Background: Ongoing rumors and fake news regarding food fraud, adulteration, and contamination are highly visible. Health risk information circulating through media and interpersonal communication channels has made health crisis an important research agenda. Objective: This study explored the issue of food fraud and the effect of misinformation. Further, it assessed whether and how these issues have provided evidence-based interventions for food handlers and regulators to mitigate fraud misinformation. Methods: The Health Information National Trends Survey (HINTS) was adopted for a collaborative study in China, after which a cross-sectional survey with door-to-door interviews was performed. Participants from Beijing and Hefei were selected using multistage sampling of adults in May 2017. Based on 4 government surveillance reports on food rumors and safety incidents, a descriptive analysis, correlation analysis, and analysis of variance were performed on the data. Results: A total of 3090 results were gathered and analyzed. Among the respondents, 83.6% (2584/3090) heard at least one food rumor. Learning about food fraud was correlated with interpersonal connections (eg, doctors or health specialists) for accessing food health information. Overall, Chinese citizens with a higher level of interpersonal connection were more likely to be concerned about food incidents with a statistical difference (P<.001). Interpersonal connection was the most frequent communication source (698/1253, 55.7%), followed by traditional media (325/1253, 25.9%) and internet portals (144/1253, 11.5%). There was a significant relationship between media use and media category in Beijing (P<.001) and Hefei (P<.001). Overall, responses to food fraud and incident risks were lower in Beijing than in Hefei (P=.006). The respondents in Beijing were confronted more frequently by food rumors (range 346-1253) than those in Hefei (range 155-946). The urban dwellers in Beijing and their rural counterparts in Hefei also differed in terms of perceiving different levels of food risks from different media sources. The food rumor narratives that examined the conspiracy belief showed that social media played more important roles in influencing attitudes against misinformation for users in Hefei than in Beijing. Conclusions: This study shows that consumers have to be on guard against not only fake food, but also spreading fake information and rumors, as well as conspiracy beliefs involving fake food. This study focused on characterizing media sources, types of food fraud misinformation, and risk perceptions of food safety, which mix urgency and suspicion, and attempted to provide evidence-based interventions for risk management guidance, with the hypothesis of significant correlations between media types and sources, and consumer exposure and perception levels of food rumors and risks.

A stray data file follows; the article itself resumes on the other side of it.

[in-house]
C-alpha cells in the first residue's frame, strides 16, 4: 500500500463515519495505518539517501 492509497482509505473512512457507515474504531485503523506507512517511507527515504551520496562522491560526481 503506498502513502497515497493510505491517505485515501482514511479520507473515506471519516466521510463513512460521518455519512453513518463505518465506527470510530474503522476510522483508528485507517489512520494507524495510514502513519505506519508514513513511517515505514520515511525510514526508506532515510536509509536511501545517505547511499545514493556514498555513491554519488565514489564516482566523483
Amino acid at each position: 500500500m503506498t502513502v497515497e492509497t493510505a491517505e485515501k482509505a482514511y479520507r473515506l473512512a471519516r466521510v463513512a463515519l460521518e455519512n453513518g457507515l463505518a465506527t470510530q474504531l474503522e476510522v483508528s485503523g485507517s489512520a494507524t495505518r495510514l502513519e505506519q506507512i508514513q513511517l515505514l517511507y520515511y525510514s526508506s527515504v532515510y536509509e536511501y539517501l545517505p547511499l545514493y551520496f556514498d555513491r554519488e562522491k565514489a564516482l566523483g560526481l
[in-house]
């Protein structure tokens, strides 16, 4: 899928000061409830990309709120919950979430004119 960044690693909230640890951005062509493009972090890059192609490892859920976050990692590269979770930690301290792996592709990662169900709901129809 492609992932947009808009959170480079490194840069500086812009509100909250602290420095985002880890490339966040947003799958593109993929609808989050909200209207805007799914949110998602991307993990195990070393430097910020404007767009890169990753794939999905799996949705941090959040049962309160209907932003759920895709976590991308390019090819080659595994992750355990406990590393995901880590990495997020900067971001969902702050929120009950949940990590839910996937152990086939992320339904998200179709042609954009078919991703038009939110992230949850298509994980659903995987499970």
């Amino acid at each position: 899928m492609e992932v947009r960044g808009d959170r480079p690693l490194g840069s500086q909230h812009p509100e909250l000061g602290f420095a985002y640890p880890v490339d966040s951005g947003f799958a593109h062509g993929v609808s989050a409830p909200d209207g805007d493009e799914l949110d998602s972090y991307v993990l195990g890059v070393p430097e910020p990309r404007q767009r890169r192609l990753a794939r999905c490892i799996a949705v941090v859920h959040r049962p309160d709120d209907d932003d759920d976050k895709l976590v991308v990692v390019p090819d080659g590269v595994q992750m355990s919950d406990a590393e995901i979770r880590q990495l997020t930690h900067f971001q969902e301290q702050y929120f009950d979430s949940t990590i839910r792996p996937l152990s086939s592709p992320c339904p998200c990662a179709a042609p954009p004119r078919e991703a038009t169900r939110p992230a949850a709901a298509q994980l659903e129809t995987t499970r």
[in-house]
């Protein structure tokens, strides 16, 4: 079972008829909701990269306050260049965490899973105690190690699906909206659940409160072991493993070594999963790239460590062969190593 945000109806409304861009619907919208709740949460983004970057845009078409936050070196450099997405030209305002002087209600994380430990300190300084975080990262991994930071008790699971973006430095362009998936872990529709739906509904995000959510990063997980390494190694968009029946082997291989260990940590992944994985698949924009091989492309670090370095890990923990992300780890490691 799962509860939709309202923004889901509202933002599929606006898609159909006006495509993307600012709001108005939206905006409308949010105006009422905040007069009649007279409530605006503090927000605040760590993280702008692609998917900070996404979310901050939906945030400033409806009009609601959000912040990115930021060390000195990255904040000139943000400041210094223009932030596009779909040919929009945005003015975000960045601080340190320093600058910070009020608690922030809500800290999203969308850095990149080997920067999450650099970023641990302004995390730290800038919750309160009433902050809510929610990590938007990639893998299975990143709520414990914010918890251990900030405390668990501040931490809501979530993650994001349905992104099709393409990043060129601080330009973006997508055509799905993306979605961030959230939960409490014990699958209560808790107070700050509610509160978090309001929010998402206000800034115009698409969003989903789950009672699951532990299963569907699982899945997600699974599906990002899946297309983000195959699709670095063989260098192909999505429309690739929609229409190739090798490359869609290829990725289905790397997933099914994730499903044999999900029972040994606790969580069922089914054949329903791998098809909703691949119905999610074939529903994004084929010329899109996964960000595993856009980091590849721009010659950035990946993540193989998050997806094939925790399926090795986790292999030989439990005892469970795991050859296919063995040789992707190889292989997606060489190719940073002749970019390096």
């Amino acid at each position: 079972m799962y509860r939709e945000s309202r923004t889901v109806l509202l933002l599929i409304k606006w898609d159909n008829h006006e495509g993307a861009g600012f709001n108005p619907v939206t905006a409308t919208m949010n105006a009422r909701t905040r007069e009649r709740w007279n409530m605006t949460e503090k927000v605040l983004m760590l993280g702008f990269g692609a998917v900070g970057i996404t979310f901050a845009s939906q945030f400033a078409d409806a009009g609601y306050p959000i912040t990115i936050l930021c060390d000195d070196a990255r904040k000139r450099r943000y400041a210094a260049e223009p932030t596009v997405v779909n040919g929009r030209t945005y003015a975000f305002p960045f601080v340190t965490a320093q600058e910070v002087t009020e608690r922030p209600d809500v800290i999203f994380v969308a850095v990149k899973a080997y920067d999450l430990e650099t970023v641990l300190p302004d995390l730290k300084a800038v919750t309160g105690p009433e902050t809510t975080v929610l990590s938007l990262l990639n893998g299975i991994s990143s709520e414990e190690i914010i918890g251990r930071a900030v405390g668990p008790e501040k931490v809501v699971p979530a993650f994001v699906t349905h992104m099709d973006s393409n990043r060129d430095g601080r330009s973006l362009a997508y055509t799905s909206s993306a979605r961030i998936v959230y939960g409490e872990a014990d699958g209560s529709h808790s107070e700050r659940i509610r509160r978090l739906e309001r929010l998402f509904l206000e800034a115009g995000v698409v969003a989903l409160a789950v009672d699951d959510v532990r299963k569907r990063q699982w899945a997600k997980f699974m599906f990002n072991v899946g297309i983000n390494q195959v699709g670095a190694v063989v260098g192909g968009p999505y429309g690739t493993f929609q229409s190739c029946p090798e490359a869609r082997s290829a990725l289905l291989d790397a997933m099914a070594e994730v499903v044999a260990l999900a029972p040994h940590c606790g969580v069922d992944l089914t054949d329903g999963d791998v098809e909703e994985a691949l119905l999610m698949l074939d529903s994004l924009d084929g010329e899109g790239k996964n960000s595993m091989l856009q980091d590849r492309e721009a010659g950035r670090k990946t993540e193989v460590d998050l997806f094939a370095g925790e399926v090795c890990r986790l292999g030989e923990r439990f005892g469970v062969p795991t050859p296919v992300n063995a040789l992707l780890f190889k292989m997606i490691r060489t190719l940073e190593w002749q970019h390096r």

Bibliographical noteFunding Information:
The Health Information National Trends Survey in China (HINTS-China) project extends the established HINTS from the United States [11,39-41]. The questionnaire was built upon the research framework of the HINTS by using identical core questions, as well as adding unique food fraud health misinformation and concerns, and communication characteristics for the Chinese public. It is a cooperative project supported by Beijing Normal University, George Mason University, the National Cancer Institute in the United States, the Chinese Food and Drug Administration, and the Chinese Health Media Group. The HINTS-China was approved by the institutional review board of the School of Journalism and Communication, Beijing Normal University in 2017.
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- conspiracy narratives
- food rumor
- food safety
- population health
- risk assessment
- risk management